Statement of Jim Hall
Chairman, National Transportation Safety Board
Newport, Rhode Island
November 3, 1999


Good evening. I apologize for postponing our late afternoon press conference, but our preparation for today's briefing took longer than we anticipated.

As you know, the high seas have prevented any further search and recovery efforts today. Some items that have been retrieved from the ocean's surface include personal effects, seat cushions, carpeting, a nose tire, a main wheel, spoiler panels, engine cowling, and 5 emergency slides.

The weather is expected to improve very slowly over the next week. This morning, there were reports of 22 foot seas. It is unclear at this time when we will be able to resume work. I'd like to introduce Captain Bert Marsh of the United States Navy to brief you on the weather and the recovery situation.

(Captain Marsh provided a short statement at this point.)

Last night, you had many questions about the thrust reverser system on the Boeing 767. Let me first state that we have no evidence at this time that the thrust reverser system played any role in this accident. However, because of a previous accident involving that system on another aircraft of the same model, and because the Federal Aviation Administration recently issued a proposed directive on the thrust reversers of some airliner models, there has been much public speculation about thrust reversers. I will ask our Investigator-in-Charge, Greg Phillips, to provide you with a quick technical overview of the system. More detailed information is available from the Boeing Aircraft Company.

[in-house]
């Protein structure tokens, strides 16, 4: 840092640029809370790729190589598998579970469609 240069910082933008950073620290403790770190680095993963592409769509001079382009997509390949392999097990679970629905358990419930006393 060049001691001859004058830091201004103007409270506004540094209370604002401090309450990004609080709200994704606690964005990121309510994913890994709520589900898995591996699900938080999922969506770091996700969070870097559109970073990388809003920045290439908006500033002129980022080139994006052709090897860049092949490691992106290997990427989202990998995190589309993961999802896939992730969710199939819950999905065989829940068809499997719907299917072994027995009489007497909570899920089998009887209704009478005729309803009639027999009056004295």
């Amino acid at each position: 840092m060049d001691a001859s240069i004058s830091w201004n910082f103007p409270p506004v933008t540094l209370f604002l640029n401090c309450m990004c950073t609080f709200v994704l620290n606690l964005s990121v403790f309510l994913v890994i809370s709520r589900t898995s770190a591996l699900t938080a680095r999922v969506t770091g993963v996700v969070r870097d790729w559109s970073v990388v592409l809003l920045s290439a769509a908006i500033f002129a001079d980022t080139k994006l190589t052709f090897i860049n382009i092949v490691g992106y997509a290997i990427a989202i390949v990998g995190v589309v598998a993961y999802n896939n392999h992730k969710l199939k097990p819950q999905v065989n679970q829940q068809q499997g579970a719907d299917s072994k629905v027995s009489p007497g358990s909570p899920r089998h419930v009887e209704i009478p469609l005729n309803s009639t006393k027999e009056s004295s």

(Mr. Phillips provided a briefing on thrust reversers.)

Diagram showing airflow through thrust reverser

Finally, we have additional radar data to report to you. Because of the complexity of the information, I have asked Mr. John Clark, Deputy Director of our Office of Research and Engineering, to present the report to you.

(Mr. Clark provided a briefing on radar data, including the following charts:)

  

Flight path of Egypt Air 990 from JFK to end of radar data. Data furnished to the NTSB by the Air Force 84th Radar Evaluation Squadron.





Last radar returns received from Egypt Air Flight 990, as recorded by FAA Boston Center enroute radar and the FAA Boston Approach Control radar on Nantucket Island. This view depicts the ground track of the aircraft as if viewed from above; it does not indicate altitude.


  
Ladies and gentlemen, that concludes our factual briefing for tonight. I would like to remind you that the information you have heard tonight is preliminary and just a portion of what will be an exhaustive and scientific examination of what caused the crash of EgyptAir flight 990.

We'll be happy to try to answer some questions.

 

Chairman Hall's Speeches & Testimony